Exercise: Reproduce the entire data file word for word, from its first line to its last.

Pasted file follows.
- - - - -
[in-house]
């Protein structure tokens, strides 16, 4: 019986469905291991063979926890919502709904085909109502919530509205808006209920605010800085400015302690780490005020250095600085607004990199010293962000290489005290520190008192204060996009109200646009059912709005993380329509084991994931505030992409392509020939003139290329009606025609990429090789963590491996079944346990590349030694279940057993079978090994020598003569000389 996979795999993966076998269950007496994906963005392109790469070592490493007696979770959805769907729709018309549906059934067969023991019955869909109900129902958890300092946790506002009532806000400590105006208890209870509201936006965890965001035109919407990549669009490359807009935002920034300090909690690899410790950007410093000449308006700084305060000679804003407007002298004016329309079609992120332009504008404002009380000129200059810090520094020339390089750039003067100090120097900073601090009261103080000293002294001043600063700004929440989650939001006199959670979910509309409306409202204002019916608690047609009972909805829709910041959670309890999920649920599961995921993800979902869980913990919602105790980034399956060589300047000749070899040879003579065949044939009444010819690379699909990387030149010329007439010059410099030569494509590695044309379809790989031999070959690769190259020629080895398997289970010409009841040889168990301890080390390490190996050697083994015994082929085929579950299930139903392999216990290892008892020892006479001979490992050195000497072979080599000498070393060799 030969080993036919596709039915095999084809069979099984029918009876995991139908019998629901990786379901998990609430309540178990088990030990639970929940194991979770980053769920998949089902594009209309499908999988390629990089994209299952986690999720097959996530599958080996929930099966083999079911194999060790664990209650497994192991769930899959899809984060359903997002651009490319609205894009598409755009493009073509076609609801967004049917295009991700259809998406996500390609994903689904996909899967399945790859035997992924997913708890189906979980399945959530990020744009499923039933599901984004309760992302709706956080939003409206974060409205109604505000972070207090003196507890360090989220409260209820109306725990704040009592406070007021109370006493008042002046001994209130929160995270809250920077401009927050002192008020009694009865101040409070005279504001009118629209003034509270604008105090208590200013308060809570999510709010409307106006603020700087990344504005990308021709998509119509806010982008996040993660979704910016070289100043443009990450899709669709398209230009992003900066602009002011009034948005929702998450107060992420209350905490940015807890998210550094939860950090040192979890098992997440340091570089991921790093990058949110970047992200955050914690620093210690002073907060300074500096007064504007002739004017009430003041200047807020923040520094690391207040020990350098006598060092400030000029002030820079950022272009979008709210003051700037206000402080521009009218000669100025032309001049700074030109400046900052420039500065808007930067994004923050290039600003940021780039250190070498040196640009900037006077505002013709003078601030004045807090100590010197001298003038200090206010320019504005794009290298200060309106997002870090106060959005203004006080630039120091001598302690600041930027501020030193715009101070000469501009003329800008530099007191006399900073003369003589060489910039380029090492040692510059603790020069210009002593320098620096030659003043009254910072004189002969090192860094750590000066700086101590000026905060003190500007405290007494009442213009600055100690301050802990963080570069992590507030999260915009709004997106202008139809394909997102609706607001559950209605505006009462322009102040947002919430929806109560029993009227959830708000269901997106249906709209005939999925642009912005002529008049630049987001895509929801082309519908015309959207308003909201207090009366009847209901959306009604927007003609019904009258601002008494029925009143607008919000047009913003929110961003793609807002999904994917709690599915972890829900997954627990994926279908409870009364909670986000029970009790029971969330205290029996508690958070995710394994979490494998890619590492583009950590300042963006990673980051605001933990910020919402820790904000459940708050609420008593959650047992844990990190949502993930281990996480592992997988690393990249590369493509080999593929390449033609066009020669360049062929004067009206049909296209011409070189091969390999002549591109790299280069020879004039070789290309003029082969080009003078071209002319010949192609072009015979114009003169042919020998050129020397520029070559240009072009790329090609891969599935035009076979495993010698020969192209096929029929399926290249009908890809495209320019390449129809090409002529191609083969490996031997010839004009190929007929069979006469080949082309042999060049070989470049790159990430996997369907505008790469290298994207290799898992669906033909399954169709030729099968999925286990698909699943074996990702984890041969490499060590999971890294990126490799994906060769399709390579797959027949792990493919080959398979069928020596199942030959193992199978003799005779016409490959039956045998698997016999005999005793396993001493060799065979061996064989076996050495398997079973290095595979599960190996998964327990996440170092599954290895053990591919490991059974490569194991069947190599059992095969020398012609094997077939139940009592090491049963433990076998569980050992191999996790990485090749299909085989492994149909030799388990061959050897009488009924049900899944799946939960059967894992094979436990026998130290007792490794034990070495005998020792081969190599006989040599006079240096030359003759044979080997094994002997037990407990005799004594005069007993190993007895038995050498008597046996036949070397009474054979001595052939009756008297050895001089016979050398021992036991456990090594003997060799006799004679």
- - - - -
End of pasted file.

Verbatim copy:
[in-house]
């Protein structure tokens, strides 16, 4: 019986469905291991063979926890919502709904085909109502919530509205808006209920605010800085400015302690780490005020250095600085607004990199010293962000290489005290520190008192204060996009109200646009059912709005993380329509084991994931505030992409392509020939003139290329009606025609990429090789963590491996079944346990590349030694279940057993079978090994020598003569000389 996979795999993966076998269950007496994906963005392109790469070592490493007696979770959805769907729709018309549906059934067969023991019955869909109900129902958890300092946790506002009532806000400590105006208890209870509201936006965890965001035109919407990549669009490359807009935002920034300090909690690899410790950007410093000449308006700084305060000679804003407007002298004016329309079609992120332009504008404002009380000129200059810090520094020339390089750039003067100090120097900073601090009261103080000293002294001043600063700004929440989650939001006199959670979910509309409306409202204002019916608690047609009972909805829709910041959670309890999920649920599961995921993800979902869980913990919602105790980034399956060589300047000749070899040879003579065949044939009444010819690379699909990387030149010329007439010059410099030569494509590695044309379809790989031999070959690769190259020629080895398997289970010409009841040889168990301890080390390490190996050697083994015994082929085929579950299930139903392999216990290892008892020892006479001979490992050195000497072979080599000498070393060799 030969080993036919596709039915095999084809069979099984029918009876995991139908019998629901990786379901998990609430309540178990088990030990639970929940194991979770980053769920998949089902594009209309499908999988390629990089994209299952986690999720097959996530599958080996929930099966083999079911194999060790664990209650497994192991769930899959899809984060359903997002651009490319609205894009598409755009493009073509076609609801967004049917295009991700259809998406996500390609994903689904996909899967399945790859035997992924997913708890189906979980399945959530990020744009499923039933599901984004309760992302709706956080939003409206974060409205109604505000972070207090003196507890360090989220409260209820109306725990704040009592406070007021109370006493008042002046001994209130929160995270809250920077401009927050002192008020009694009865101040409070005279504001009118629209003034509270604008105090208590200013308060809570999510709010409307106006603020700087990344504005990308021709998509119509806010982008996040993660979704910016070289100043443009990450899709669709398209230009992003900066602009002011009034948005929702998450107060992420209350905490940015807890998210550094939860950090040192979890098992997440340091570089991921790093990058949110970047992200955050914690620093210690002073907060300074500096007064504007002739004017009430003041200047807020923040520094690391207040020990350098006598060092400030000029002030820079950022272009979008709210003051700037206000402080521009009218000669100025032309001049700074030109400046900052420039500065808007930067994004923050290039600003940021780039250190070498040196640009900037006077505002013709003078601030004045807090100590010197001298003038200090206010320019504005794009290298200060309106997002870090106060959005203004006080630039120091001598302690600041930027501020030193715009101070000469501009003329800008530099007191006399900073003369003589060489910039380029090492040692510059603790020069210009002593320098620096030659003043009254910072004189002969090192860094750590000066700086101590000026905060003190500007405290007494009442213009600055100690301050802990963080570069992590507030999260915009709004997106202008139809394909997102609706607001559950209605505006009462322009102040947002919430929806109560029993009227959830708000269901997106249906709209005939999925642009912005002529008049630049987001895509929801082309519908015309959207308003909201207090009366009847209901959306009604927007003609019904009258601002008494029925009143607008919000047009913003929110961003793609807002999904994917709690599915972890829900997954627990994926279908409870009364909670986000029970009790029971969330205290029996508690958070995710394994979490494998890619590492583009950590300042963006990673980051605001933990910020919402820790904000459940708050609420008593959650047992844990990190949502993930281990996480592992997988690393990249590369493509080999593929390449033609066009020669360049062929004067009206049909296209011409070189091969390999002549591109790299280069020879004039070789290309003029082969080009003078071209002319010949192609072009015979114009003169042919020998050129020397520029070559240009072009790329090609891969599935035009076979495993010698020969192209096929029929399926290249009908890809495209320019390449129809090409002529191609083969490996031997010839004009190929007929069979006469080949082309042999060049070989470049790159990430996997369907505008790469290298994207290799898992669906033909399954169709030729099968999925286990698909699943074996990702984890041969490499060590999971890294990126490799994906060769399709390579797959027949792990493919080959398979069928020596199942030959193992199978003799005779016409490959039956045998698997016999005999005793396993001493060799065979061996064989076996050495398997079973290095595979599960190996998964327990996440170092599954290895053990591919490991059974490569194991069947190599059992095969020398012609094997077939139940009592090491049963433990076998569980050992191999996790990485090749299909085989492994149909030799388990061959050897009488009924049900899944799946939960059967894992094979436990026998130290007792490794034990070495005998020792081969190599006989040599006079240096030359003759044979080997094994002997037990407990005799004594005069007993190993007895038995050498008597046996036949070397009474054979001595052939009756008297050895001089016979050398021992036991456990090594003997060799006799004679």